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A team of researchers has found microplastics in all 40 semen samples they examined from healthy men, highlighting the urgent need to study how these tiny particles could affect human reproduction.

In a paper published in the journal Science of the Total Environment, researchers from a number of Chinese institutions identified eight different polymers in the samples, with polystyrene being the most prevalent.

As The Guardian reports, it's only the latest in a string of studies that have equally found microplastics in semen.

While their effect on reproduction and human health still isn't entirely understood, researchers have also been documenting a global decline in sperm count and other issues plaguing male fertility, linking them to a number of environmental and lifestyle factors.

Other studies have found that microplastics can reduce sperm count in mice and disrupt the human endocrine system.

It's also yet another stark reminder of how ubiquitous microplastics have become in the world. They've been found clogging human arteries, in bottled water, inside clouds, and even in a cave that was sealed off from all humans.

Given the latest research, these tiny pollutants could even have troubling consequences for our ability to reproduce.

"As emerging research increasingly implicates microplastic exposure as a potential factor impacting human health, understanding the extent of human contamination and its relation to reproductive outcomes is imperative," the researchers wrote in their paper.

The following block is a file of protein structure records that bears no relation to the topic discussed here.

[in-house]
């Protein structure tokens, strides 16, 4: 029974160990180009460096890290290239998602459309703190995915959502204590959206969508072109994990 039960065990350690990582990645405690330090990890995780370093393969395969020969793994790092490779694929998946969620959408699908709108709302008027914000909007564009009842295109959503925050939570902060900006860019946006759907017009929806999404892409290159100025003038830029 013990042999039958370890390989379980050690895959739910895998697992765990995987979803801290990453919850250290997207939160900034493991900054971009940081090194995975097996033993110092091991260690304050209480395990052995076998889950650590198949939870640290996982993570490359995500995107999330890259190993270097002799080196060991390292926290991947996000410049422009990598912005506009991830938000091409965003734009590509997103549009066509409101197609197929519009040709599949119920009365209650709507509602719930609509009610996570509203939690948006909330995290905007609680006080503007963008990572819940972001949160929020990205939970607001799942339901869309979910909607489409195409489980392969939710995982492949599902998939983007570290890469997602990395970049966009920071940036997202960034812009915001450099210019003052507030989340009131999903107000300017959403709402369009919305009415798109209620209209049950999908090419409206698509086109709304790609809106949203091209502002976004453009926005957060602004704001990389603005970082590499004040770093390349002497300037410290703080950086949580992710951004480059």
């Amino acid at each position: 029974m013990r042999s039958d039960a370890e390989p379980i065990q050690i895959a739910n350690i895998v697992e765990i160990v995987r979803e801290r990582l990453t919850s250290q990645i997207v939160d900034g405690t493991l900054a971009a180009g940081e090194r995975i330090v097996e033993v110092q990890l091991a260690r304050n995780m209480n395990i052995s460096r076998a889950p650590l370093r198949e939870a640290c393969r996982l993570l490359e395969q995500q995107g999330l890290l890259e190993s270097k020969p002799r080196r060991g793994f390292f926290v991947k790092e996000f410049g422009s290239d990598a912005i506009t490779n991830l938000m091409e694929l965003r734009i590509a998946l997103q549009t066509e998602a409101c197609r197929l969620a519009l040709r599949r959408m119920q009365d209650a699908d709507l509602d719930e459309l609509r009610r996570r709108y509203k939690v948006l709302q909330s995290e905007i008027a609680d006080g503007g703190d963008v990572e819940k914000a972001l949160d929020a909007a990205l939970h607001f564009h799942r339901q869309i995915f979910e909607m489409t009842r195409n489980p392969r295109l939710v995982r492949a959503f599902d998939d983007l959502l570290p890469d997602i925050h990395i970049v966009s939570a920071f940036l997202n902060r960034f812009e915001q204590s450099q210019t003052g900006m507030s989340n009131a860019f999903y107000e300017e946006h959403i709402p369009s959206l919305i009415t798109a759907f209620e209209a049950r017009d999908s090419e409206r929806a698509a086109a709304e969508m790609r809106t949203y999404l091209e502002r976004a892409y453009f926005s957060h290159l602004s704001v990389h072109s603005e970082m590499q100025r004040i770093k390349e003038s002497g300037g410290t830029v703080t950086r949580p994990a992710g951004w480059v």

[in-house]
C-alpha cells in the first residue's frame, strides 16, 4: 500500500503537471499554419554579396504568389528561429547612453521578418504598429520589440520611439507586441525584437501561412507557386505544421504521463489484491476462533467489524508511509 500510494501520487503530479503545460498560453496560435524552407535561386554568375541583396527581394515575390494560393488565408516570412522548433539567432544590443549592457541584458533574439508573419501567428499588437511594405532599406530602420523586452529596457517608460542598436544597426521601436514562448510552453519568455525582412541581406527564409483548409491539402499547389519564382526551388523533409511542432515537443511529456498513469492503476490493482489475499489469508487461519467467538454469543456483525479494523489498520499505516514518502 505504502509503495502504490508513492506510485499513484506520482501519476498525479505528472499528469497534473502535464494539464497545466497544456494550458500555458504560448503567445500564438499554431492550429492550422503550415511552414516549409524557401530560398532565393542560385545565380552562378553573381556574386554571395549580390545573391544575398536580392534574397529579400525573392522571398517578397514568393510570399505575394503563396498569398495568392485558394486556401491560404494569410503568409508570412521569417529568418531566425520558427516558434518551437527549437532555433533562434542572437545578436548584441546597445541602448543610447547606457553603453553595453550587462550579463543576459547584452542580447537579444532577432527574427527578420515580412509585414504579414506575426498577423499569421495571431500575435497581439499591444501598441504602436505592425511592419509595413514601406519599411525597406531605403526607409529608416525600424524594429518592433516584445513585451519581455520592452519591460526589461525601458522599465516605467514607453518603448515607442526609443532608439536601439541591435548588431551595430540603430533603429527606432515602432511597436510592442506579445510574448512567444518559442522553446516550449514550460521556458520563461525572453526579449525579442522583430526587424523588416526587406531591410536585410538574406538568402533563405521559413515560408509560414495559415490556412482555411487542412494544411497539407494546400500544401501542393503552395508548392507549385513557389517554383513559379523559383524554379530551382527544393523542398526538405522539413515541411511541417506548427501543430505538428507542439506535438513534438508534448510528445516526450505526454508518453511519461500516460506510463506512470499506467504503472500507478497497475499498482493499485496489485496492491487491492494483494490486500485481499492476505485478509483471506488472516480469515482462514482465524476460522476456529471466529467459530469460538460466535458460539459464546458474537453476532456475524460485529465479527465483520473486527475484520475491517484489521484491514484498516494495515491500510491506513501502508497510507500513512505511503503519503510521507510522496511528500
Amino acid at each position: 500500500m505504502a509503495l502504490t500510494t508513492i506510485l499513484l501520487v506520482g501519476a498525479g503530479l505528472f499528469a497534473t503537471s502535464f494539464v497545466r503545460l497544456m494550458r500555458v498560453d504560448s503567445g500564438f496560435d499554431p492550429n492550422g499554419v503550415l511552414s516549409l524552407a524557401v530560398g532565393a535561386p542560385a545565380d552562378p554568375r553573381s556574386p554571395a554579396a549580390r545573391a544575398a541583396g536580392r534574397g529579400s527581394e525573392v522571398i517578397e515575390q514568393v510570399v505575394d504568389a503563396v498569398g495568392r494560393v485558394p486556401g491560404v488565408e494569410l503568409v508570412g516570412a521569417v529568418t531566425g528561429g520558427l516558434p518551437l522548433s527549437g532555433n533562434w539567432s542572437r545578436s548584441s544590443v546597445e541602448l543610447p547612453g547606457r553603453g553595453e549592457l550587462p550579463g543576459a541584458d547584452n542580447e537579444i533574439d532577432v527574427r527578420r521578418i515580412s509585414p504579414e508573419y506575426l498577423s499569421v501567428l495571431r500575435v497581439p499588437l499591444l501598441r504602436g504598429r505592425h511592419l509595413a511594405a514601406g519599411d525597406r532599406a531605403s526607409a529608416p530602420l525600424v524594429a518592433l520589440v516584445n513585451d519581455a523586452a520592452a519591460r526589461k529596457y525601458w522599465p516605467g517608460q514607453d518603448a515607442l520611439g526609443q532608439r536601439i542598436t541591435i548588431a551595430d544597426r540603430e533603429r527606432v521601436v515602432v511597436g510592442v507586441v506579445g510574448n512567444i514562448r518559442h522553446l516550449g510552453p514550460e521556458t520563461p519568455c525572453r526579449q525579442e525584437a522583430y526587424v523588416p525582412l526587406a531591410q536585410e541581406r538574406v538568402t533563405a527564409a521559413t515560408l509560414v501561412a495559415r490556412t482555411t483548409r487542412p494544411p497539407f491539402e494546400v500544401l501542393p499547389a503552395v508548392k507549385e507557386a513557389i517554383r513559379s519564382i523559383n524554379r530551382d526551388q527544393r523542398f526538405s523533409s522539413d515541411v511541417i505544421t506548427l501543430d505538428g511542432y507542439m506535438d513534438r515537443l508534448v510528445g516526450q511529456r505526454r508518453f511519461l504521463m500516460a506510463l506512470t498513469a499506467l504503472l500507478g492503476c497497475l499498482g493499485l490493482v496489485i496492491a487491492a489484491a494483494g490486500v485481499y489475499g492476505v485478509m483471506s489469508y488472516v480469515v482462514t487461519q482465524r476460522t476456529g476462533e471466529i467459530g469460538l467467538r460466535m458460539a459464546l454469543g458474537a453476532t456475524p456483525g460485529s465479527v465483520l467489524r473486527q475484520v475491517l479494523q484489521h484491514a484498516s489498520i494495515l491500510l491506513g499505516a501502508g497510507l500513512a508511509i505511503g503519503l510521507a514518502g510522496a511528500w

Studies involving mice "demonstrate a significant decrease in viable sperm count and an uptick in sperm deformities, indicating that microplastic exposure may pose a chronic, cumulative risk to male reproductive health," they added.

A different study published in the journal Toxicological Sciences last month found microplastics in all samples of 47 canine and 23 human testicles.

"At the beginning, I doubted whether microplastics could penetrate the reproductive system," coauthor and University of New Mexico professor Xiaozhong Yu told The Guardian at the time. "When I first received the results for dogs I was surprised. I was even more surprised when I received the results for humans."

Worse yet, the samples dated back to 2016, suggesting that the "impact on the younger generation might be more concerning," given the particles' growing prevalence, Yu added.

As a result, experts are calling for action to reduce the amount of plastic being produced worldwide, much of which will end up polluting the environment and our bodies.

"In particular, there is a need for action to avoid additional permanent damage to the planet and the human body," University of Rome's Luigi Montano, who coauthored a separate study that found microplastics in human semen, told The Guardian.

"If microplastic pollution impacts the critical reproductive process, as evidenced in particular by the decline in seminal quality recorded in recent decades globally, it may prove to be [even worse] for our species in the not too distant future," he added.

More on microplastics: Whoever Figures Out How to Remove Microplastics From the Human Body Is Going to Make a Fortune

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